Show simple item record  

dc.contributor.authorMcDonald-Wharry, John
dc.contributor.authorRipberger, Georg
dc.contributor.authorManley-Harris, Merilyn
dc.contributor.authorPickering, Kim L.
dc.coverage.spatialMassey University, Palmerston North, New Zealand
dc.date.accessioned2015-01-22T23:17:52Z
dc.date.available2013
dc.date.available2015-01-22T23:17:52Z
dc.date.issued2013
dc.identifier.citationMcDonald-Wharry, J., Ripberger, G., Manley-Harris, M., & Pickering, K. L. (2013). Studying carbonisation with raman spectroscopy. Presented at the New Zealand 2013 Biochar Workshop – The Final Answer?, 04-05 Jul 2013, Massey University, Palmerston North, New Zealand.en
dc.identifier.urihttps://hdl.handle.net/10289/9076
dc.description.abstractRaman spectroscopy can provide fast and non-destructive analysis of carbonaceous materials. As it is able to detect nanometre-sized structural features, Raman spectroscopy is widely used in the study of carbon nanotubes, fullerenes, graphenes, and many other carbon-rich materials. Raman analysis has previously shown potential for estimating the heat treatment temperatures (HTT) employed in the preparation of Japanese cedar charcoals which suggested future usefulness in quality control . In the current work, Raman spectroscopy was used to investigate the nanostructural development which had occurred within various chars prepared and carbonised at a range of heat treatment temperatures between ≈ 340°C and 1000°C. Chars were produced from sucrose sugar as standard precursor of high purity and two sources of biomass common in New Zealand (Radiata pine wood and Harakeke leaf fibres). In chars produced at lower HTTs, signals could be detected which were interpreted as representing hydrogen-rich amorphous carbon structures. In contrast, the Raman spectra of well-carbonised chars produced at higher HTTs featured signals consistent with graphene-like structures with coherent domains limited in size to below a few nanometres across. Measurement of such signals provides the ability to evaluate the extent of nanostructural development, identify char samples which are ‘undercooked’ when compared to other char samples, and estimate effective HTTs used in the production of a given char sample. More detailed Raman analysis of Radiata-derived chars was carried out, including analysis of chars produced from carbonising pyrolysis tars. Results of Raman analysis were correlated to H/C atom ratios obtained through elemental analysis for these chars produced from Radiata pine.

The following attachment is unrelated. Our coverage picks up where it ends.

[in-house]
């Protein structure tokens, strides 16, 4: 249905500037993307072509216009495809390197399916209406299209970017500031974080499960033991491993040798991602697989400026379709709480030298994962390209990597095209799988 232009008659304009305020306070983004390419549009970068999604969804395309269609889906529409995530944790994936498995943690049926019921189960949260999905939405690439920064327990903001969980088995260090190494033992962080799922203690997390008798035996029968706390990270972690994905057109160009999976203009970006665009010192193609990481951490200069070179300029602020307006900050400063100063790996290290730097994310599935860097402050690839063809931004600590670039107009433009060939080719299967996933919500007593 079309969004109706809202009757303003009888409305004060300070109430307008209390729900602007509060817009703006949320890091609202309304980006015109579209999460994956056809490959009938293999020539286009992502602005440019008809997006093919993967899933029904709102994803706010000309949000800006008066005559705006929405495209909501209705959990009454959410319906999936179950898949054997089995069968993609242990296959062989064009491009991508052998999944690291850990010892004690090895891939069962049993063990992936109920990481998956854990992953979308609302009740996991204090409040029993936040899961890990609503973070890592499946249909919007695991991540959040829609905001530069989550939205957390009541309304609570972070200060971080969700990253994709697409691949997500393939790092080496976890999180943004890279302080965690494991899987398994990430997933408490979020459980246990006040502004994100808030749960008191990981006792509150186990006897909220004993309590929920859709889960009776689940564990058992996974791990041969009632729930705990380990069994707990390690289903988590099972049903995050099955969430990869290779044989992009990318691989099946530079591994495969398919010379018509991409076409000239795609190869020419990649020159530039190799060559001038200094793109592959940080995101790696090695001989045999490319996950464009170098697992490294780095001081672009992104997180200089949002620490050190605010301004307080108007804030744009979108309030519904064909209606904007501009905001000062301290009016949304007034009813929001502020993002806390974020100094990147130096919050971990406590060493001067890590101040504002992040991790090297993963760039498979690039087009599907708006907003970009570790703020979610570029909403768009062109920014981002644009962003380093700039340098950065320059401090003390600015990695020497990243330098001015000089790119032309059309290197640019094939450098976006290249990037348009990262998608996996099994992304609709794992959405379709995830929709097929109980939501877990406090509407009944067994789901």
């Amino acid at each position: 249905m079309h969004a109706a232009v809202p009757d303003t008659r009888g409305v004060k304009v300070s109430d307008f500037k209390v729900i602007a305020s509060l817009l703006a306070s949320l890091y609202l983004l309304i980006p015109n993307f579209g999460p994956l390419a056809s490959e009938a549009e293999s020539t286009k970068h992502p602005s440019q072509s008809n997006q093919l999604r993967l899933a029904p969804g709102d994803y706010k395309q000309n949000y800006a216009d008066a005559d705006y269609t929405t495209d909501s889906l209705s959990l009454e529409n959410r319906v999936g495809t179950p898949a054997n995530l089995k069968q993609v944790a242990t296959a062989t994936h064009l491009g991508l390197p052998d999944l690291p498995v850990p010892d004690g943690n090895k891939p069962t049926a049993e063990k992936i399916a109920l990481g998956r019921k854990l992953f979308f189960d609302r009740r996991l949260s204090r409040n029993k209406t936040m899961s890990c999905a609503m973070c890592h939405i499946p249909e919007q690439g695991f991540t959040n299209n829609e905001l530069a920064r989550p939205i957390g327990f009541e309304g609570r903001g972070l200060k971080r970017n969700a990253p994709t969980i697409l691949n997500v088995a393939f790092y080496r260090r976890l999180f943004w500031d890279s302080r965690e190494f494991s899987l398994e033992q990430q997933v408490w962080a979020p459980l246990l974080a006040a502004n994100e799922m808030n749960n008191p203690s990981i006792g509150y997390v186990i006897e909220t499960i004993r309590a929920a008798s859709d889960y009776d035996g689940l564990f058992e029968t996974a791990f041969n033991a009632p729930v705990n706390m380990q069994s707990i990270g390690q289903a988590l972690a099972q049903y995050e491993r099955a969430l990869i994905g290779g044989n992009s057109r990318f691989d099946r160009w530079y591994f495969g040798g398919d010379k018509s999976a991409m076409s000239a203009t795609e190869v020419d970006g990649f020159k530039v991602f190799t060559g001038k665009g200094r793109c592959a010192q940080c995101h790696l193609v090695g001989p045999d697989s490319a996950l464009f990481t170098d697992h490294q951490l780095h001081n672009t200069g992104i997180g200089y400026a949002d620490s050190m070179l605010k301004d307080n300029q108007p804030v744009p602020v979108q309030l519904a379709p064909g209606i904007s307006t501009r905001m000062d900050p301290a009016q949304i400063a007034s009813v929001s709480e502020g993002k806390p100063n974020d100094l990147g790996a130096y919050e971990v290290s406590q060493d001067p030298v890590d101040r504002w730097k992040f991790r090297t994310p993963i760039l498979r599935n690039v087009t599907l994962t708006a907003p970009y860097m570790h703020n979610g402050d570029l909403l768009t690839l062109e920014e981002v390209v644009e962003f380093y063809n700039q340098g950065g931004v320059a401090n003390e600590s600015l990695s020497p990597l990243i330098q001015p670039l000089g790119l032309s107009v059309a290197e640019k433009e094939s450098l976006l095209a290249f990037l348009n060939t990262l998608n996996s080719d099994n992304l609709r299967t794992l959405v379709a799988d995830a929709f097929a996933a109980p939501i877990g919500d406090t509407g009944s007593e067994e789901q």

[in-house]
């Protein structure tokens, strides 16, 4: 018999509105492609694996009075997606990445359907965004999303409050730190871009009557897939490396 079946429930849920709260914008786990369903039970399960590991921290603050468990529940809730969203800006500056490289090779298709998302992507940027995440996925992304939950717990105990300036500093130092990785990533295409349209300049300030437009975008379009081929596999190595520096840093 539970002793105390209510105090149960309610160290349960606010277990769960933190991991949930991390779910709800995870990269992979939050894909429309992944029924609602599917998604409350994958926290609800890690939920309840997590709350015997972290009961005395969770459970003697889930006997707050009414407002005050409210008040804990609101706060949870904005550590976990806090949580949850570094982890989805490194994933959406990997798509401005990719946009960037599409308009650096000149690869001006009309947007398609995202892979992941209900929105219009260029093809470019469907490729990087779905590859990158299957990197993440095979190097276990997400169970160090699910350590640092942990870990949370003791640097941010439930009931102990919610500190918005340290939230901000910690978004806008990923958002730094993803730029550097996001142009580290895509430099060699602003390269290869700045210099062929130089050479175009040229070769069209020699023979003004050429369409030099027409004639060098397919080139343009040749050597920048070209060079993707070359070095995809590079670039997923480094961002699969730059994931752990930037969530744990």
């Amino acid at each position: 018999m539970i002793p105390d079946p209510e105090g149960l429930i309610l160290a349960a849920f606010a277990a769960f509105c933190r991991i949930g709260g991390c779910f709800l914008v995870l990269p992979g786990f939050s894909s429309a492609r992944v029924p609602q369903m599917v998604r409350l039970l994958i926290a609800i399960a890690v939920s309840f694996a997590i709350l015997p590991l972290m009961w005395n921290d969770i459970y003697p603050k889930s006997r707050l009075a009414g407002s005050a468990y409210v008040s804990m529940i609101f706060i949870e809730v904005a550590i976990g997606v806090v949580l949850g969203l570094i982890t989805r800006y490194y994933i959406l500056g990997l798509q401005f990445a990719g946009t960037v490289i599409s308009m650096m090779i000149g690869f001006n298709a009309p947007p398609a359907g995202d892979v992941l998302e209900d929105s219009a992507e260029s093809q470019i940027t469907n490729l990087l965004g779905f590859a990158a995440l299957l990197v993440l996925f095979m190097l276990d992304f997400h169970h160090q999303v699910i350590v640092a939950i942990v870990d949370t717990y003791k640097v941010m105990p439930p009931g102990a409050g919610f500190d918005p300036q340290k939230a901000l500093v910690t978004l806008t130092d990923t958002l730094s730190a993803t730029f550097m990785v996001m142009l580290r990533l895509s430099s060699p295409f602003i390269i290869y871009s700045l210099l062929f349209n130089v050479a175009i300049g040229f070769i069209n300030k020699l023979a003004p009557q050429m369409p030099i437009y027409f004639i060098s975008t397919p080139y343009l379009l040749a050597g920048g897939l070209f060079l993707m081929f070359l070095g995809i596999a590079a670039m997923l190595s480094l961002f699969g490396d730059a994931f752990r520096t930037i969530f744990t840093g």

dc.format.mimetypeapplication/pdf
dc.language.isoen
dc.relation.urihttp://seat.massey.ac.nz/conferences/biochar/2013%20CD/session%202/s2t1_john.pdf
dc.sourceNew Zealand 2013 Biochar Workshop – The Final Answer?
dc.titleStudying carbonisation with raman spectroscopy
dc.typeConference Contribution
pubs.begin-page16en_NZ
pubs.elements-id119047
pubs.end-page16en_NZ
pubs.finish-date2013-07-05
pubs.start-date2013-07-04


Files in this item

This item appears in the following Collection(s)

Show simple item record